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Maurice Denis, September Evening, 1891, Musée d'Orsay, France.

19th Century

The Nabis 101

Multiple times I’ve told myself while writing other articles: “I finally have to write about the Nabis!”. And still haven’t done so. Why, why, why, if they are one of my favourite groups? Hopefully they will become one of yours, too.

Les Nabis

The Nabis
Maurice Denis, Springtime, 1899, The Metropolitan Museum, New York.

“Nabis” means in Hebrew “prophets.” A group of students at the Parisian Académie Julian, who were disappointed with the strict teaching methods and representational painting, in the fall of 1888 form a brotherhood and called themselves “Les Nabis”. They rejected the Renaissance idea of painting as a window onto a fictional world, they saw painting as a way to express personal emotions and spiritual truths (doesn’t it sound familiar to all fans of Expressionism?) By abandoning linear perspective, illusion of depth, and modelling, they freed form and colour in loose, brisk and bright brushstrokes.

Les Nabis at Stephane Natanson’s house in Villeneuve-sur-Yonne, south-east of Paris, c. 1898. Lying, from left: Felix Valloton, Édouard Vuillard, Stephane Natanson, Marthe Mellot, Thadée Natanson and Misia Natanson. Standing: Cipa (half-brother of Misia Natanson).
Photo ©Tallandier / Bridgeman Images.

Why the prophets, by the way? Well, they saw themselves as liberators of stiffened art, similarly to the liberators of ancient Israel. The Nabis wore beards and even came up with a secret language, signing their letters with a cryptic: E.T.P.M.V. et M.P.  (In your palm, my word and my thoughts).

Decorative Connection

The Nabis
Édouard Vuillard, The Album, 1895, The Metropolitan Museum, New York.

If you remember the Arts and Crafts movement who wanted to make art and beauty accessible to everyone and introduce them into people’s lives and homes, the Nabis too designed patterns for textiles, wallpapers, ceramics, furniture, or stained glass, stressing the unbreakable link between fine arts and design, and fine art and life. Often working on personal commission, they ventured out of their studios to work on site, designing large-scale decorative schemes for specific interiors. Here, Édouard Vuillard painted a series of five panels for the Parisian apartment of Thadée and Misia Natanson, in which we can find echoes of Natansons’ guests such as Stéphane Mallarmé, or Claude Debussy.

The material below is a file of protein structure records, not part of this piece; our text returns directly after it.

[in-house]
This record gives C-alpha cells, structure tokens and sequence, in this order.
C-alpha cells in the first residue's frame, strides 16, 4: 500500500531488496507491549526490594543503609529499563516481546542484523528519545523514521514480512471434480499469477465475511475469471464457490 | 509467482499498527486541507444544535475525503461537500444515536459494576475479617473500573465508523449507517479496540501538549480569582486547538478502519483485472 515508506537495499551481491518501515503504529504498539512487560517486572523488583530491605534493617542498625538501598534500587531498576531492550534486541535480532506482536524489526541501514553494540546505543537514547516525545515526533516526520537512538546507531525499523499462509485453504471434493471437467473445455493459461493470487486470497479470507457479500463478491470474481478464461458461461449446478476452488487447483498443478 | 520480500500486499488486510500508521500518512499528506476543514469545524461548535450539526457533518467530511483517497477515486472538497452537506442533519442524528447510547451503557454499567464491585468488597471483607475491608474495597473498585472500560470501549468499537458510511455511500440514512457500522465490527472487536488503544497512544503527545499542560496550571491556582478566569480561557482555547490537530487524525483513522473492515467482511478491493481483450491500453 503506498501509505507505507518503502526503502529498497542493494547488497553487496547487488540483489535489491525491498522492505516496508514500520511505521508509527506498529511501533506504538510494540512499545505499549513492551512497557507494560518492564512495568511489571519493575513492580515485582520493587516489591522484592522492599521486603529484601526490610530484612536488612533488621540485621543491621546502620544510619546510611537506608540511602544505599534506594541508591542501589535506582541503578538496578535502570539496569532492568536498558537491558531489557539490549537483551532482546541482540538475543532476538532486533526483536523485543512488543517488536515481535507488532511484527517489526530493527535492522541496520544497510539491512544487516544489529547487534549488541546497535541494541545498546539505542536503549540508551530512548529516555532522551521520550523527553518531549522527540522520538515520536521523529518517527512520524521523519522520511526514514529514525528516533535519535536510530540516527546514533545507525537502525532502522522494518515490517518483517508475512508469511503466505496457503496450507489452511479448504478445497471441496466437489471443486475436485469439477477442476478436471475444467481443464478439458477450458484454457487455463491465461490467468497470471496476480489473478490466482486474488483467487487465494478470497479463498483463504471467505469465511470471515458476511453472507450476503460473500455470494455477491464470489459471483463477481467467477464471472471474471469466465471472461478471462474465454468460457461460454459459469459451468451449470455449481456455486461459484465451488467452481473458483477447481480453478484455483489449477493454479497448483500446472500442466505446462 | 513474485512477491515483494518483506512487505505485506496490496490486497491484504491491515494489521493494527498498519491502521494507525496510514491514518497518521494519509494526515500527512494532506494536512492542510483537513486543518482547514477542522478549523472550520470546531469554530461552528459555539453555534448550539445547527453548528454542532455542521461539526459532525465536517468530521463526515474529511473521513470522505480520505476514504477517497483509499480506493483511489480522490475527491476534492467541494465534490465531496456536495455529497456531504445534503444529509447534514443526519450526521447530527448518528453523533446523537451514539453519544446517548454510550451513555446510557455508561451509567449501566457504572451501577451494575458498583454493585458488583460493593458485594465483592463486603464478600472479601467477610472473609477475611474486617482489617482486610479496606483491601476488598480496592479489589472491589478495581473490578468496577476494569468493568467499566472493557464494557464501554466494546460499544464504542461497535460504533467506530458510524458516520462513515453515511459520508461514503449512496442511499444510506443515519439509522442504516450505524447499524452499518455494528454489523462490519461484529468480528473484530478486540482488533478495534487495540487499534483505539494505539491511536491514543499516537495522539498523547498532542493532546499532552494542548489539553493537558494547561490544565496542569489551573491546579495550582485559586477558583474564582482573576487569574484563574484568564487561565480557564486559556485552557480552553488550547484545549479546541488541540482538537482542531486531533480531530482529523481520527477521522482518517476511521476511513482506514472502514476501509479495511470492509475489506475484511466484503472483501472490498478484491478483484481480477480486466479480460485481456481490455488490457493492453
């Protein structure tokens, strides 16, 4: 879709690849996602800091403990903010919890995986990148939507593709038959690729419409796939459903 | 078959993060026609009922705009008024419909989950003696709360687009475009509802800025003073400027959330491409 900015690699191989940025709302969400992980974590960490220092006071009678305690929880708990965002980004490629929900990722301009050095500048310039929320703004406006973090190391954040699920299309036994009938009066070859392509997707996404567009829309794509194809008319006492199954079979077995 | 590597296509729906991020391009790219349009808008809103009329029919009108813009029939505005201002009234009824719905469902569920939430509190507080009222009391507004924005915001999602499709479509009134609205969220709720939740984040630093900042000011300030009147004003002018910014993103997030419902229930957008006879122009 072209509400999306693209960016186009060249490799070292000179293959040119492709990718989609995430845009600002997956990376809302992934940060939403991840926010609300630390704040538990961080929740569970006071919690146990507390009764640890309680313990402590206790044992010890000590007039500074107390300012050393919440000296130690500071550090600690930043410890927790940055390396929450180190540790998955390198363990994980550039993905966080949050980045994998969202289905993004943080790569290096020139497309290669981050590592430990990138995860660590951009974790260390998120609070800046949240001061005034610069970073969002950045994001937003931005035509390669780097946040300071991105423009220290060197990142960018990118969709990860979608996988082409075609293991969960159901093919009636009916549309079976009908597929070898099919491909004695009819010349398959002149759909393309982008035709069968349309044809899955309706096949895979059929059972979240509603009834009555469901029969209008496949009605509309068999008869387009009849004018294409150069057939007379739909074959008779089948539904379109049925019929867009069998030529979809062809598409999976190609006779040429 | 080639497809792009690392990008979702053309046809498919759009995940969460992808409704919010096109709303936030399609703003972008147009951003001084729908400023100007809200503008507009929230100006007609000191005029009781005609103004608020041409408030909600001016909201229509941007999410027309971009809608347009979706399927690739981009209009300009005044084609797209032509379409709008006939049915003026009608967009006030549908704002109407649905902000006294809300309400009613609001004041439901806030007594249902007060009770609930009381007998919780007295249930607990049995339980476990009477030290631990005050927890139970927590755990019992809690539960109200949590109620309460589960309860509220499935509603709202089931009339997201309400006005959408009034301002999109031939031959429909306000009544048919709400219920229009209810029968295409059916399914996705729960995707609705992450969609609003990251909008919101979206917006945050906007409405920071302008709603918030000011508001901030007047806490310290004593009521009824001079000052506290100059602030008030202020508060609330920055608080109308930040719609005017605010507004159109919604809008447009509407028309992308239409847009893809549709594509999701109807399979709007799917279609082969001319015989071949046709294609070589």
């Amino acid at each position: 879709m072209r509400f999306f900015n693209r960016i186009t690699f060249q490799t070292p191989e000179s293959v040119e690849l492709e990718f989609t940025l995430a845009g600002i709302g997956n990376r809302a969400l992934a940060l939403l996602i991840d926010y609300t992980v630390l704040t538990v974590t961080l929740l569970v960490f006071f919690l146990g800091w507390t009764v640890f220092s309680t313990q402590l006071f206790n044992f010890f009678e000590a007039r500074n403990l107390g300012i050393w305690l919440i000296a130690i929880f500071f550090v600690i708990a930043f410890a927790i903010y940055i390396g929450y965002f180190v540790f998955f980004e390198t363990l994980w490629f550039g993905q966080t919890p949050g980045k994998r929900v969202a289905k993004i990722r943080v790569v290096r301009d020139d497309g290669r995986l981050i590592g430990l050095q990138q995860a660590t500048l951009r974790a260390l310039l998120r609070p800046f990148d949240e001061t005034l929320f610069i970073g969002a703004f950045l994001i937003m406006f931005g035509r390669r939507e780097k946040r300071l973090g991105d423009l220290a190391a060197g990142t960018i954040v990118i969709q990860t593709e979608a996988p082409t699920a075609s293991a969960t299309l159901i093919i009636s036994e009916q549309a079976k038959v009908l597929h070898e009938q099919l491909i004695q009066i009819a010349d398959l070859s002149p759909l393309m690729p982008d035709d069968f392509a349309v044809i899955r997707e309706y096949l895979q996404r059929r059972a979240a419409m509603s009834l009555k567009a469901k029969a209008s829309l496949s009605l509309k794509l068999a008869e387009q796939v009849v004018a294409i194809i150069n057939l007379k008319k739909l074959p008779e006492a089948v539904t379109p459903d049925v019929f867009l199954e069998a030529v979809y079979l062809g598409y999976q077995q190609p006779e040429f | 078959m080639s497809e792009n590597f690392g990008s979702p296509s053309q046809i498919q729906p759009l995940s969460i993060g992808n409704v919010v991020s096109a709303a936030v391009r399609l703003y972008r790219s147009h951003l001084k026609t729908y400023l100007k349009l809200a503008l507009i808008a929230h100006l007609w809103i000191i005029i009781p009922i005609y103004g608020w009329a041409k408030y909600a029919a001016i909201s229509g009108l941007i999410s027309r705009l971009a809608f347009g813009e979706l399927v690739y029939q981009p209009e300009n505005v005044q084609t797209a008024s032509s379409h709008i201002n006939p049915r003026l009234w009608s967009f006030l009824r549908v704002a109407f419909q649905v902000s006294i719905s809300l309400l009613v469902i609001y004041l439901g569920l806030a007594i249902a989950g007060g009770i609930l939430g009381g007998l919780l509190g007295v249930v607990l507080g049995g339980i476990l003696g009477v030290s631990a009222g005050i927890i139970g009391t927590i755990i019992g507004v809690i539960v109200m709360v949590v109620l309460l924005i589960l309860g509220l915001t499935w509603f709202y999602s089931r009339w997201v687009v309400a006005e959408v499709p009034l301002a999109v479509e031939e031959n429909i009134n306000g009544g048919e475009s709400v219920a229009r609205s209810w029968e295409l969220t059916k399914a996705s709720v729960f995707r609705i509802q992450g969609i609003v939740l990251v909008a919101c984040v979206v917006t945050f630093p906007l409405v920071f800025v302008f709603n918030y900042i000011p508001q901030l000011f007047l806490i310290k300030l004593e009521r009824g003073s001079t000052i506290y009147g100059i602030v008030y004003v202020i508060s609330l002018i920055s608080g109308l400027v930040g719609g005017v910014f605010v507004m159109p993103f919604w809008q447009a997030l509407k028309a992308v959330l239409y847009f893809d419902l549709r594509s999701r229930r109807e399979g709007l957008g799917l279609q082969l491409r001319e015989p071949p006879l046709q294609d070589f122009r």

Édouard Vuillard, Public Gardens, 1894, Musée d’Orsay, France.

Maurice Denis

The Nabis
Maurice Denis, April, 1892, Kröller-Müller Museum, Otterlo, The Netherlands.

Denis was the movement’s theoretician who in 1890 wrote a famous phrase: “Remember that a painting – before being a battle horse, a nude woman, or an anecdote of some sort – is essentially a flat surface covered with colours, put together in a certain order”. It’s all about the eye, he means, and it’s true that his paintings should always be looked at with symbolism in mind because Denis was the “Nabi of the beautiful icons”.

Pierre Bonnard

Pierre Bonnard, Woman in a Blue Pelerine, 1898, private collection.

Bonnard is known as one of the greatest European colourists and so he cared more about the emotion and expressing the feeling of a moment, which he did by creatively handling colour and composition. However, he was never as obsessed about symbolism as other Nabis members, and having met Henri Toulouse-Lautrec in 1891, he began showing his works on his own at the annual Société des Artistes Indépendants.

Pierre Bonnard, The game of croquet, 1892, Musée d’Orsay, France.

Édouard Vuillard

The Nabis
Édouard Vuillard, The printed dress, 1891, Museu de Arte de São Paulo, Brazil.

Vuillard was a comprehensive artist who loved taking photos (he got his first Kodak in 1897), painting theatre sets and programmes, decorating interiors of private houses and chic Parisian cafés, or painting on simple screens. However, he is probably most famous for his homely interiors: on the contrary to other members of Les Nabis, Vuillard focused on domestic scenes, winning the ‘intimist’ title.


Magda, art historian and Italianist, she writes about art because she cannot make it herself. She loves committed and political artists like Ai Weiwei or the Futurists; like Joseph Beuys she believes that art can change us and we can change the world.

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